Visitors to the Bradenton Beach Bridge Street Historic Pier enjoy a sunny day. Islander Photo: Mark Young
The last thing Bradenton Beach city commissioners wanted to hear was there could be another delay that would push the Historic Bridge Street Pier reconstruction project closer to tourist season.
But that was the message received Sept. 20 during the city commission meeting at Bradenton Beach City Hall, 107 Gulf Drive N.
Based on recommendations from the city pier team, commissioners previously approved a plan to hire Charles Sego of Sego & Sego to be the project engineer. The thinking behind the pier team’s recommendation was the hire would save time because he was the engineer of record for a previous pier project.
But that has not been the case. The city and Sego hit a stalemate having to do with the city’s ability to file an insurance claim against Sego’s insurer in the event a design flaw would lead to problems.
City attorney Ricinda Perry and Sego have been trying to work through the stalemate for more than a month but, according to Perry, Sego has gone quiet on further negotiations.
“The commission met and authorized a contract that would allow the city to file any damages to Sego & Sego’s insurance company, as well as liability,” said Perry. “I forwarded what I thought was the finalized contract, and he said he would not accept it.”
Perry said it appears Sego is trying to contract on behalf of his insurance company.
“So, I explained this to Mr. Sego and asked him to confirm if this is his intent, and if there were other issues, to please let me speak to his attorney,” she said. “That was on Aug. 15, and I have not received anything from Mr. Sego or his attorney explaining the sticking point.”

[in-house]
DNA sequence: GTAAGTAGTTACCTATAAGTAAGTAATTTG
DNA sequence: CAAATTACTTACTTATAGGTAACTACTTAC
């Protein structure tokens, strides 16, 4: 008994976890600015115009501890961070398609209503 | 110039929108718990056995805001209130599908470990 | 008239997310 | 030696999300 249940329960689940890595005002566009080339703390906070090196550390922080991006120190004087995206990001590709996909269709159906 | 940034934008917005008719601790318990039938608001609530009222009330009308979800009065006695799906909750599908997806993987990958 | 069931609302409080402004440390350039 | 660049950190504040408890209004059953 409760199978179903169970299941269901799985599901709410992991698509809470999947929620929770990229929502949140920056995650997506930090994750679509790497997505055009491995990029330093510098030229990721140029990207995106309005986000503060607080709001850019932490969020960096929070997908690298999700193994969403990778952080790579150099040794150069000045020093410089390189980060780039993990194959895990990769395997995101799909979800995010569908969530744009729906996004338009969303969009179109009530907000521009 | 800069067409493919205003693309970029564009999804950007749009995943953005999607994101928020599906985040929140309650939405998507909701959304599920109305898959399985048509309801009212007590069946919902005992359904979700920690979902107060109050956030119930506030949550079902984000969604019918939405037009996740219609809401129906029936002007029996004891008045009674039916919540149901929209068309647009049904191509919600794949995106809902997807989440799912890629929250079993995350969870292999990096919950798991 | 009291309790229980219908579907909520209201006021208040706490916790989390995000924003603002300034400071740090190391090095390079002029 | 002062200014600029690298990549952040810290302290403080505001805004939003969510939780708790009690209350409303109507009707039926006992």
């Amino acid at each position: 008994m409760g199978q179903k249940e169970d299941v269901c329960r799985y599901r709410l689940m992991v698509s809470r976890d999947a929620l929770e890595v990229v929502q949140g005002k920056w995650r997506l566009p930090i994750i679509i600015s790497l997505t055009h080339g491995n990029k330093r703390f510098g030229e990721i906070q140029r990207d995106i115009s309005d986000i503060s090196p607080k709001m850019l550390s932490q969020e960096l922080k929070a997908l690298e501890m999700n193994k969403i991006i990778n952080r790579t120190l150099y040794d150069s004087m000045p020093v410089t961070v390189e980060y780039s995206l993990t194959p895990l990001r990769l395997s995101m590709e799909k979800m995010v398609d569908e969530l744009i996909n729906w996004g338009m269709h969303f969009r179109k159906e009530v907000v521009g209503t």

Perry told commissioners she wanted to be sure the city’s position to protect itself was a standard contract concern, so she sought two separate legal opinions and was told that, yes, the city needed that protection in its engineering contract.
Perry said she shared that information with Sego and informed him that the city would be discussing the contract Sept. 20.
“And I have received no response from Mr. Sego,” she said. “It is my legal opinion that it is not in the best interest of the city to strike that provision from the contract.”
Perry said she understood the city’s urgency to complete the pier project before tourist season and would strike the provision if commissioners agreed. She also provided the alternative solution of drafting a request for proposal and bid the project in an attempt to retain a new engineer.
“If the commission wants to expedite an RFP for someone else, I believe that can be handled,” she said.
Commissioner Jan Vosburgh asked Perry if she had spoken with Sego’s insurance company.
“I don’t know who the insurance company is,” said Perry. “Mr. Sego has not provided me with the name of the insurance company.”
Vosburgh said it sounds like Sego is no longer interested in the project.
“That’s just weird,” she said. “I don’t know what his problem is. He’s obviously not interested.”
Commissioner Gay Breuler agreed.
“Part of me says if the guy doesn’t want to give us the information and he’s not showing up to the meeting, then maybe he’s pulling away, scared or doesn’t want to do it,” she said.
Mayor John Shaughnessy said the city is caught in a Catch-22.
“This is something we have to do, and it’s time sensitive,” he said. “I don’t want that pier closed during season. If that pier is closed for any length of time, the restaurant will suffer, too. But I don’t want to put the city in jeopardy. If he won’t respond, then maybe he doesn’t want to do it.”
Building official Steve Gilbert said the city should not have any issues getting quick responses from an RFP.
“An RFP would get more than two responses,” he said. “People are still looking for work out there and this is not a complicated project.”
Breuler also asked the opinion of public works director Tom Woodard, whose department maintains the pier.
“When I deal with things like this, and you have Mr. Sego not responding when he is aware of our timeframe and importance of this project, I would personally move on,” Woodard said.
“If we have that kind of problem with him now, we could have a lot more problems with him down the road,” said Vosburgh.
Shaughnessy asked and received a consensus from the commissioners to authorize Perry to draft an RFP. Perry said she would have the RFP ready to present to the commission at its Oct. 4 meeting.